If you're looking for a stable, cost effective environment (both from a productivity and hard cost savings PoV) then you should consider something like that as well.
    Reply
  • yacoub - Thursday, July 19, 2007 - link

    I'd feel horrible for anyone working in that type of locked-down environment... no freedom, no ability to use software beyond what is installed by the default image (obviously I'm talking about winamp, AIM, and other useful items, not trojans or malware), all of your programs and processing power are at the mercy of whoever dictates how much your share of the server's horsepower you're allowed to consume and what software you have access to. Ugh. What a death sentence of a work environment.

    And for the IT department, what a dream come true! ;)
    Reply
  • rowcroft - Thursday, July 19, 2007 - link

    Problem is, who gets to determine what's OK and what isn't? Try managing that in an enterprise environment. This isn't meant for a shop with 200 computers and one admin. Reply
  • yacoub - Thursday, July 19, 2007 - link

    Why the preview lure text for articles that is posted on the homepage below the article title always cuts off and yet the exact sentence never seems to be found in the actual article:

    quote:

    t's 2007, and a serious attempt on the life of the PC is in the works. Shockingly, the murder is planned by nobody less...


    nobody less than who? Please finish the sentence of the preview text on the homepage, instead of burying parts of it amongst several sentences later in the article.
    Reply
  • strikeback03 - Thursday, July 19, 2007 - link

    If you go to the "IT Computing" tab at the top of the page (or whatever section the article is in) you get the whole intro blurb. they just display a portion on the homepage. Reply
  • punko - Thursday, July 19, 2007 - link

    As a heavy guy, I resent the term "fat client".

    The biggest improvement in cost of ownership lately has been the change to LCD monitors. The effect is real in power savings.

    The biggest headache is the licensing model change by Microsoft, AutoDesk and Adobe. This may lead to a massive shift in software to open source alternatives.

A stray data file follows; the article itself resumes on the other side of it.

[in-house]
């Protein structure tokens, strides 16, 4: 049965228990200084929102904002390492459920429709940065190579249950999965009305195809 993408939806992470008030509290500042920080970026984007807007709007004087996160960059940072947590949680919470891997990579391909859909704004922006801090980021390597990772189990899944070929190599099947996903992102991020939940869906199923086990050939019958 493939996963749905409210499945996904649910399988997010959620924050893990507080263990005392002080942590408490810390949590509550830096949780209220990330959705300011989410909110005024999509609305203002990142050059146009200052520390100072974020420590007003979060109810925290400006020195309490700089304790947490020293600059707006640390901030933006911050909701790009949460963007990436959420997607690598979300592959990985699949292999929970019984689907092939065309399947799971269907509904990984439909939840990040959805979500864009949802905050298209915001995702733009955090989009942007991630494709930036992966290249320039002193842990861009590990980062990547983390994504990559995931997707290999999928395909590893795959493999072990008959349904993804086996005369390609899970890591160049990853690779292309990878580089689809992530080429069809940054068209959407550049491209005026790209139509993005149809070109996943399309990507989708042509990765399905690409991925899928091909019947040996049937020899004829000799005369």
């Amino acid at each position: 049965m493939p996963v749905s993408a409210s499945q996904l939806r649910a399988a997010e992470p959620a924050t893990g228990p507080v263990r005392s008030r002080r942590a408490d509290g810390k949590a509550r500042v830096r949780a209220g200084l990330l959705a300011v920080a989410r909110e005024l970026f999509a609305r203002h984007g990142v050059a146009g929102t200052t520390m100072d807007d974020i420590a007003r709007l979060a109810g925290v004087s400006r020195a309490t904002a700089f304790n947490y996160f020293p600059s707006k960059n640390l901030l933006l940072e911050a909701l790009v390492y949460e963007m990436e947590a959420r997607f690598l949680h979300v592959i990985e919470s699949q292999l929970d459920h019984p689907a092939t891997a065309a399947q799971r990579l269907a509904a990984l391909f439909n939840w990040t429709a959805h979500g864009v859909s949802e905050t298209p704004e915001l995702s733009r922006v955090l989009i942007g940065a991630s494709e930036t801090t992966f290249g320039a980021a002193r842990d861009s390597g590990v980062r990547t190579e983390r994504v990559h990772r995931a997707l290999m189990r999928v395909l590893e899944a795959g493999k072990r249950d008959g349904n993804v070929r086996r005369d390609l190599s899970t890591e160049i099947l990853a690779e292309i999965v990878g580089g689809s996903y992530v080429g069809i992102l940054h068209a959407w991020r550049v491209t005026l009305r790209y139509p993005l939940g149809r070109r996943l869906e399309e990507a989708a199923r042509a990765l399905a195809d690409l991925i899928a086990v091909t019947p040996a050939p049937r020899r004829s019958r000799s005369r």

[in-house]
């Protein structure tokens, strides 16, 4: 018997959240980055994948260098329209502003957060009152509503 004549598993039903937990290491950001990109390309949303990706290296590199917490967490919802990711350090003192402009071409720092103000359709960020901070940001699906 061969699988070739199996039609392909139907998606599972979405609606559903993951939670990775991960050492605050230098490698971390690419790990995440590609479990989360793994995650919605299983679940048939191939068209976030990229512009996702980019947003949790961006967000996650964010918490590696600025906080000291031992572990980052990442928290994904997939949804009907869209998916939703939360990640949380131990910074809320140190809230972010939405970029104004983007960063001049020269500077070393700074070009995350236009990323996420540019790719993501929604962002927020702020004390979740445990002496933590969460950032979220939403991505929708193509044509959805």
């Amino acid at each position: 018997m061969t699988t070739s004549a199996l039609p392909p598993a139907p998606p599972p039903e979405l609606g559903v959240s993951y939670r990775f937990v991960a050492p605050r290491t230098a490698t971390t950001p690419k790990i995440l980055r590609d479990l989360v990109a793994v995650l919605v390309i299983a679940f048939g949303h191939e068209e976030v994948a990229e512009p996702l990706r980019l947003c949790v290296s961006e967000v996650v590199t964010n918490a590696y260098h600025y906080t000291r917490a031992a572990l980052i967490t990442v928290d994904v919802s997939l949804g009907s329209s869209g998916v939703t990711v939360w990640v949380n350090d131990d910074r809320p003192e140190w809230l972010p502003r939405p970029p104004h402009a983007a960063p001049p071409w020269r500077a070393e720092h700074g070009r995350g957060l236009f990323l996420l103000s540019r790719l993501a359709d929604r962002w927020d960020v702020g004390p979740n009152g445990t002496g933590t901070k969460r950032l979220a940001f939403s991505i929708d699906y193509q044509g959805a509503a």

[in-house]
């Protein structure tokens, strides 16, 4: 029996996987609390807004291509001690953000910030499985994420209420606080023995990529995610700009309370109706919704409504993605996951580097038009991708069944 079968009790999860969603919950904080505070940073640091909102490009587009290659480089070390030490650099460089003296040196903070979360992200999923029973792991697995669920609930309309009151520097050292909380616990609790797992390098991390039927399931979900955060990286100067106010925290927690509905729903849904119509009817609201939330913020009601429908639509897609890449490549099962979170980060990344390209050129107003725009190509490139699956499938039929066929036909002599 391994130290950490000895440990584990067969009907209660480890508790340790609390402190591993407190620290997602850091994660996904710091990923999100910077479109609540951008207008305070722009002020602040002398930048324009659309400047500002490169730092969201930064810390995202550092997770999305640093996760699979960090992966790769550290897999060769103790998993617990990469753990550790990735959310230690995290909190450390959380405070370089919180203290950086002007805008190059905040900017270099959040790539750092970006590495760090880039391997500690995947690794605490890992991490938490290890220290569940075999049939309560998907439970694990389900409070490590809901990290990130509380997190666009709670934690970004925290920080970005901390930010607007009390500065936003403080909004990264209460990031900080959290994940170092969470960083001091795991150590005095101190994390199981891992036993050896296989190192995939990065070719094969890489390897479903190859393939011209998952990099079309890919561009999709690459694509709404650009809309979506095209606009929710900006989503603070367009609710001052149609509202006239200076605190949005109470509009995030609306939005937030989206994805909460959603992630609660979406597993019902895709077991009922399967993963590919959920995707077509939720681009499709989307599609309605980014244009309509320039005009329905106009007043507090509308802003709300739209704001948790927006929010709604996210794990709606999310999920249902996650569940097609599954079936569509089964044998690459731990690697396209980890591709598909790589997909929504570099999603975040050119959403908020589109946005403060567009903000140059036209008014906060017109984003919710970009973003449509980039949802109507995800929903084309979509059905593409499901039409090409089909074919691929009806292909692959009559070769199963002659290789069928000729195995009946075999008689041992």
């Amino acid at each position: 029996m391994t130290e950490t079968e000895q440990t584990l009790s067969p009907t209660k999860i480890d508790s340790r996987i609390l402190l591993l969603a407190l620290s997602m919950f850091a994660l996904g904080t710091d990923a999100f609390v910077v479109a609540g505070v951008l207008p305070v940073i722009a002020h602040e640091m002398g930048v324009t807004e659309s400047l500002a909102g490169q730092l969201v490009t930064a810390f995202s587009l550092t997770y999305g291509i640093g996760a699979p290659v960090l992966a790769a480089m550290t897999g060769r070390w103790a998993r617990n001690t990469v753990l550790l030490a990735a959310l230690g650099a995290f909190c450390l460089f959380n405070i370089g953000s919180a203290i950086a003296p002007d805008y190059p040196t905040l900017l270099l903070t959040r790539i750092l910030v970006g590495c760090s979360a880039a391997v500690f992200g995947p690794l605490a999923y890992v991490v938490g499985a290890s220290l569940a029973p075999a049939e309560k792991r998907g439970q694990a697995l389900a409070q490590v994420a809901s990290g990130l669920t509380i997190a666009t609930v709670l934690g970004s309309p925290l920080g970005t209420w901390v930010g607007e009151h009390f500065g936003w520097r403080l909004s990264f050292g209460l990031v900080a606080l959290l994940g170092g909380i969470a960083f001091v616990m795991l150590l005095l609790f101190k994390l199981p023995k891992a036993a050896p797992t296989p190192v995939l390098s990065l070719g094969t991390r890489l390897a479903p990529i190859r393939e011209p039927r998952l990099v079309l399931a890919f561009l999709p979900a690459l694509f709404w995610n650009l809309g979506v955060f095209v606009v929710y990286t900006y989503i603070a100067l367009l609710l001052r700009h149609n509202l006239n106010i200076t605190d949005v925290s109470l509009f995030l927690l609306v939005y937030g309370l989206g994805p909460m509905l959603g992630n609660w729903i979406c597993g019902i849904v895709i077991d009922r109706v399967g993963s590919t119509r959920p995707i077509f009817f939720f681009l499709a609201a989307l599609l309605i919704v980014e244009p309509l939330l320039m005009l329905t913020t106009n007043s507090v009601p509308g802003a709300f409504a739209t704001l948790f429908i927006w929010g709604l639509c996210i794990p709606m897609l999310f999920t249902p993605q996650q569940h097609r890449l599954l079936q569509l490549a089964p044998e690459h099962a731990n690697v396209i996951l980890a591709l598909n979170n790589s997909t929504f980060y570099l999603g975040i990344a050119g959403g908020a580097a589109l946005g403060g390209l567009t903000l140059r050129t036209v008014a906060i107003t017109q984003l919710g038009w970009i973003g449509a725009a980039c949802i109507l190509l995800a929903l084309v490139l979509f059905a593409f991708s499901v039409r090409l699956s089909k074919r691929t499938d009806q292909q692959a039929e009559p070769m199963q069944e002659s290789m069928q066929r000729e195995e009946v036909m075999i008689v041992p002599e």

In our firm, most have PC's with a large number of laptops. Thin clients can't replace laptops, and most of us with PC's tend to push them hard, so there isn't any advantage over PC's.
    Reply
  • Chunga29 - Thursday, July 19, 2007 - link

    Give me a break - take the PC (political correctness) somewhere else, please! If you're so offended, get off your duff and get some exercise, drop the fast food, don't drink sodas or juice or alcohol, and you'll be amazed at what that can do for your obesity.

    And yes, you probably are clinically obese, as are 65% (and rising) Americans. I was one of them until a year ago, when I kicked my ass into shape doing the above. Dropped from 240 pounds and 31% body fat down to 190 pounds and 16% body fat, where I have been happily resting for the past six months.

    Or, you can be like so many others and blame the problem on genetics, your job, etc. because weight issues certainly can't be caused by personal behavior!
    Reply
  • NT78stonewobble - Saturday, September 15, 2007 - link

    I read it as a joke.

    Still I WOULD blame my doctor on gaining around 30 % body weight in one year when I was twelve by giving me hormones.

    Hormones that in the end wouldn't have had any effect on me. Hormones would help eg. 60 % of cases and in the rest surgery was necessary. However the initial exam of everyone with this particular problem was cut due to costs and thus everyone was given one or even two halfyear treatsments of hormones instead.

    So unless you really know the guy dont ditch him.

    P.S. Yes I've lost the weight since then. I am however still suffering from depressions going on the 10 th year and have an allmost anorectic relationship to food.
    Reply
  • JohanAnandtech - Thursday, July 19, 2007 - link

    Thin portables do exist, and could be a reality once Wimax and/or 3G are ubiquitous.

    But I do agree that the licensing models of the bige Software guys add a lot to TCO. Is it just me or is IDC always trying minimize those by grossly overestimating administration costs? :-)
    Reply